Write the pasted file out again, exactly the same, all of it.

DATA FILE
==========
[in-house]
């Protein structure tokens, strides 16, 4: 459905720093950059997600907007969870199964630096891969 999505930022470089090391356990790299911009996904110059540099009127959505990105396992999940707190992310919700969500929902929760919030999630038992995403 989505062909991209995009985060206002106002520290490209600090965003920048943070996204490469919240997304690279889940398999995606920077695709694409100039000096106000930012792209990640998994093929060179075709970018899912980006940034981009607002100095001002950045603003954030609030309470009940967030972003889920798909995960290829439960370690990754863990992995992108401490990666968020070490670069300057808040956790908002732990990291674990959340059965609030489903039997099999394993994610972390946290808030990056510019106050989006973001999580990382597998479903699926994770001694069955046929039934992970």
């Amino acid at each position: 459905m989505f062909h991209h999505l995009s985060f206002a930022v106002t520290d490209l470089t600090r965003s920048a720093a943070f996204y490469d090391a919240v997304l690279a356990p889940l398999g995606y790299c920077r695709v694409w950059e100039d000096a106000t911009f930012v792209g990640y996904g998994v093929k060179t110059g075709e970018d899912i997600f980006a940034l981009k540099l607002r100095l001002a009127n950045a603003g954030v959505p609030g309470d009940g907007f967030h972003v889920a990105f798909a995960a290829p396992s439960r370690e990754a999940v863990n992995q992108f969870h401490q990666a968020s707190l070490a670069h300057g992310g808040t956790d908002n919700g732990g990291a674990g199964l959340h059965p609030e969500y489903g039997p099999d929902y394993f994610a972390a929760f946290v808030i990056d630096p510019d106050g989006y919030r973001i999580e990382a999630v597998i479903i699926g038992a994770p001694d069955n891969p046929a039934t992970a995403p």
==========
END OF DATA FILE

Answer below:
[in-house]
């Protein structure tokens, strides 16, 4: 459905720093950059997600907007969870199964630096891969 999505930022470089090391356990790299911009996904110059540099009127959505990105396992999940707190992310919700969500929902929760919030999630038992995403 989505062909991209995009985060206002106002520290490209600090965003920048943070996204490469919240997304690279889940398999995606920077695709694409100039000096106000930012792209990640998994093929060179075709970018899912980006940034981009607002100095001002950045603003954030609030309470009940967030972003889920798909995960290829439960370690990754863990992995992108401490990666968020070490670069300057808040956790908002732990990291674990959340059965609030489903039997099999394993994610972390946290808030990056510019106050989006973001999580990382597998479903699926994770001694069955046929039934992970």
């Amino acid at each position: 459905m989505f062909h991209h999505l995009s985060f206002a930022v106002t520290d490209l470089t600090r965003s920048a720093a943070f996204y490469d090391a919240v997304l690279a356990p889940l398999g995606y790299c920077r695709v694409w950059e100039d000096a106000t911009f930012v792209g990640y996904g998994v093929k060179t110059g075709e970018d899912i997600f980006a940034l981009k540099l607002r100095l001002a009127n950045a603003g954030v959505p609030g309470d009940g907007f967030h972003v889920a990105f798909a995960a290829p396992s439960r370690e990754a999940v863990n992995q992108f969870h401490q990666a968020s707190l070490a670069h300057g992310g808040t956790d908002n919700g732990g990291a674990g199964l959340h059965p609030e969500y489903g039997p099999d929902y394993f994610a972390a929760f946290v808030i990056d630096p510019d106050g989006y919030r973001i999580e990382a999630v597998i479903i699926g038992a994770p001694d069955n891969p046929a039934t992970a995403p």